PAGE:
The notoriety of the film was essentially due to the nude scenes of the nineteen-year-old Hedy Kiesler, the actress who following her American exile would begin to be known as Hedy Lamarr, who in one particular scene swam in a lake unclothed. At the time it was the first non-pornographic film to represent a sexual act and a female orgasm, although visible only from the close-ups of the two protagonists.

The scandal caused was enormous. Pope Pius XI denounced the film publicly. Hitler’s Germany, also due to the fact that Lamarr was Jewish, banned it, only to redistribute it, censored, in 1935-36 and under the title of Symphonie der Liebe (Symphony of love) and edited differently. The guillotine in the form of the ban also arrived in Mussolini’s Italy, despite the permission granted to screen the film in Venice.

In the United States the film was released only in 1940, and apparently Fritz Mandl, the actress’s husband at the time of the film, driven by jealousy, tried (to no avail) to buy all existing copies of the film in the world and remove it from circulation.

The clamor that surrounded Machatý’s work could not help but arouse even more interest from the public and served as the best form of publicity. The film today remains a milestone in the history of cinema, but controversy aside, what are the genuine merits to be attributed to the film? The critics present in 1934 in Venice particularly appreciated the director’s ability to capture the magic of nature, the reflections of light in the fields and woods and waters, contributing to the tragic and fatalistic atmosphere with a beautiful fusion of natural, as well as sensual elements.

Over time, the film gradually gained importance for representing a particular historical period: the transition from silent to sound cinema. It is in fact, a film structured on the language of silent cinema and stands out for its expressiveness thanks to the clever use of editing, proving to be symbolic and allusive, which evokes the qualities of the masterpieces of cinema prior to the sound era. If on one hand it remains a highly appreciated work among the industry’s professionals, firstly critics and filmmakers, on the other it was the director himself who minimized its importance, when after many years he declared: “it was a work from my youth, and not to be taken too seriously”.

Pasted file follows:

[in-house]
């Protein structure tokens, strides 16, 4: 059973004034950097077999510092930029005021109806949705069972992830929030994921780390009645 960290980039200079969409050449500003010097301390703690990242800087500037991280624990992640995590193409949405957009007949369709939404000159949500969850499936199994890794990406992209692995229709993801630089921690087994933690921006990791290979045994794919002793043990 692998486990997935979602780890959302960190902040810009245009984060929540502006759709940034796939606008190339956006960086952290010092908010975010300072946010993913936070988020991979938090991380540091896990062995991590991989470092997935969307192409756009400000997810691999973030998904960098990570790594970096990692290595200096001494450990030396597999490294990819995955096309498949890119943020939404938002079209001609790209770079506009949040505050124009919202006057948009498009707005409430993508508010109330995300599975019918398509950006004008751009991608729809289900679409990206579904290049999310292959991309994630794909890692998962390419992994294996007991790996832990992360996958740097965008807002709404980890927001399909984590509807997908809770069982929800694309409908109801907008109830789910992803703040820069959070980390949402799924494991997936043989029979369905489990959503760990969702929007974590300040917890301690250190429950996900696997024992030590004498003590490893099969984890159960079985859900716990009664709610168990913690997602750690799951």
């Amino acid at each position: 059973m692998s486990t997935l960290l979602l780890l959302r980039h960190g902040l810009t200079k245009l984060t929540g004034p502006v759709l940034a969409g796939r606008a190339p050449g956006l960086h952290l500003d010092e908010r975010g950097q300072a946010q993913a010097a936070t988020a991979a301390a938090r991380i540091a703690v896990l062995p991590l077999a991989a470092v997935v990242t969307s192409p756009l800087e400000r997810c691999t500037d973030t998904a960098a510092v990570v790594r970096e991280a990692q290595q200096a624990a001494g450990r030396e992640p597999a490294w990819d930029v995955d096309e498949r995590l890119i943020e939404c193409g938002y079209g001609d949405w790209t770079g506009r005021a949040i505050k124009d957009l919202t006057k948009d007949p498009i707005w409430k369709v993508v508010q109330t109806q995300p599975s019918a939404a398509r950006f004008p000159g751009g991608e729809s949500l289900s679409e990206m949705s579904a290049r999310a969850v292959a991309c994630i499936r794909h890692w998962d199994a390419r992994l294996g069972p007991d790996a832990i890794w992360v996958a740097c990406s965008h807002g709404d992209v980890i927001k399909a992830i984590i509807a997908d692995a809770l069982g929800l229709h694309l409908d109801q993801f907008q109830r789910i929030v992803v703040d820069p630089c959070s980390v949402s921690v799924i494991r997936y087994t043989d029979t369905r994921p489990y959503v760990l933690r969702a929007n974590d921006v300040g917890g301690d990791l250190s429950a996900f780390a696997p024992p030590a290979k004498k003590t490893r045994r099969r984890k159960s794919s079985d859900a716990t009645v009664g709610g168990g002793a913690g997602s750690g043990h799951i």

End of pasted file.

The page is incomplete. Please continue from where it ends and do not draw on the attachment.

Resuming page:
Yet, Venice has not been the only place outside the borders of the Czech Republic to pay homage to Machatý and his daring innovation. In 2017, the Museum of Modern Art (MoMA) in New York hosted the “Ecstasy and Irony: Czech Cinema, 1927–1943”, an exhibition, particularly dedicated to the Prague director, to the bold symbolism of Erotikon and Extase, as well as to the his first sound film “Ze soboty na neděli” (“From Saturday to Sunday” from 1931), as well as the duo Jiří Voskovec and Jan Werich, and other stars like Hugo Haas and Oldřich Nový. An exhibition with the intention of demonstrating that Czech cinema has always been ahead of its time with an industry of the highest quality, something that public opinion often overlooks. However, it was precisely when its precise physiognomy was being created when the country’s cinematographic art was abruptly interrupted by Nazism and war.

The icing on the cake came with the screening of Extase at this latest Venice Film Festival and with the Venice Classics Award for Best Restored Film. The digital makeover of the film in 4K, presented as a world preview in the marine city, was done by the Národní filmový archiv (Film Library of Prague) at the specialized laboratory of L’immagine Ritrovata of Bologna.

A source certainly of great pride for the Czech Republic, a country whose national cinema today arouses very little interest abroad, but which boasts many jewels from the past to be rediscovered.

by Lawrence Formisano